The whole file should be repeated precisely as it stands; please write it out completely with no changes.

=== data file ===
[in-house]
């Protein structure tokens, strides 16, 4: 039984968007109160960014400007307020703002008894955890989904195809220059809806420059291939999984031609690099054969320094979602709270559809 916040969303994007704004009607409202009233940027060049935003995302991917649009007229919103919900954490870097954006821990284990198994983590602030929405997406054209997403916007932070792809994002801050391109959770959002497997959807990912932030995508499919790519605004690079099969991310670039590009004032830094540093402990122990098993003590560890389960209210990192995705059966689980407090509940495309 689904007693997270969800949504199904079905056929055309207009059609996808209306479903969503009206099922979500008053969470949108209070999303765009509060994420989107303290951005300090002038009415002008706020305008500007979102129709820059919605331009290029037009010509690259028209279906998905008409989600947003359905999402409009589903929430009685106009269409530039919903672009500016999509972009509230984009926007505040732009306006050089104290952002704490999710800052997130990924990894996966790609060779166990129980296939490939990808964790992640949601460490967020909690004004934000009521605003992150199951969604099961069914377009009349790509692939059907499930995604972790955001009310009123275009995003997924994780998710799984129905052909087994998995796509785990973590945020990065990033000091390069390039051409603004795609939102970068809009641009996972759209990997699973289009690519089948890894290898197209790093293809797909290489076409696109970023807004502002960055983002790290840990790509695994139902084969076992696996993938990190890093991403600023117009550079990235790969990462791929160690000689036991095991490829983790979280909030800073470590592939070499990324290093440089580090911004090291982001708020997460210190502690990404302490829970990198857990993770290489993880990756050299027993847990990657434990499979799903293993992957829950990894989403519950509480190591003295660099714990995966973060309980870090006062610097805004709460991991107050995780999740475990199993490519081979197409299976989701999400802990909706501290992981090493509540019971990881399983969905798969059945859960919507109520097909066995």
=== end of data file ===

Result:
[in-house]
């Protein structure tokens, strides 16, 4: 039984968007109160960014400007307020703002008894955890989904195809220059809806420059291939999984031609690099054969320094979602709270559809 916040969303994007704004009607409202009233940027060049935003995302991917649009007229919103919900954490870097954006821990284990198994983590602030929405997406054209997403916007932070792809994002801050391109959770959002497997959807990912932030995508499919790519605004690079099969991310670039590009004032830094540093402990122990098993003590560890389960209210990192995705059966689980407090509940495309 689904007693997270969800949504199904079905056929055309207009059609996808209306479903969503009206099922979500008053969470949108209070999303765009509060994420989107303290951005300090002038009415002008706020305008500007979102129709820059919605331009290029037009010509690259028209279906998905008409989600947003359905999402409009589903929430009685106009269409530039919903672009500016999509972009509230984009926007505040732009306006050089104290952002704490999710800052997130990924990894996966790609060779166990129980296939490939990808964790992640949601460490967020909690004004934000009521605003992150199951969604099961069914377009009349790509692939059907499930995604972790955001009310009123275009995003997924994780998710799984129905052909087994998995796509785990973590945020990065990033000091390069390039051409603004795609939102970068809009641009996972759209990997699973289009690519089948890894290898197209790093293809797909290489076409696109970023807004502002960055983002790290840990790509695994139902084969076992696996993938990190890093991403600023117009550079990235790969990462791929160690000689036991095991490829983790979280909030800073470590592939070499990324290093440089580090911004090291982001708020997460210190502690990404302490829970990198857990993770290489993880990756050299027993847990990657434990499979799903293993992957829950990894989403519950509480190591003295660099714990995966973060309980870090006062610097805004709460991991107050995780999740475990199993490519081979197409299976989701999400802990909706501290992981090493509540019971990881399983969905798969059945859960919507109520097909066995």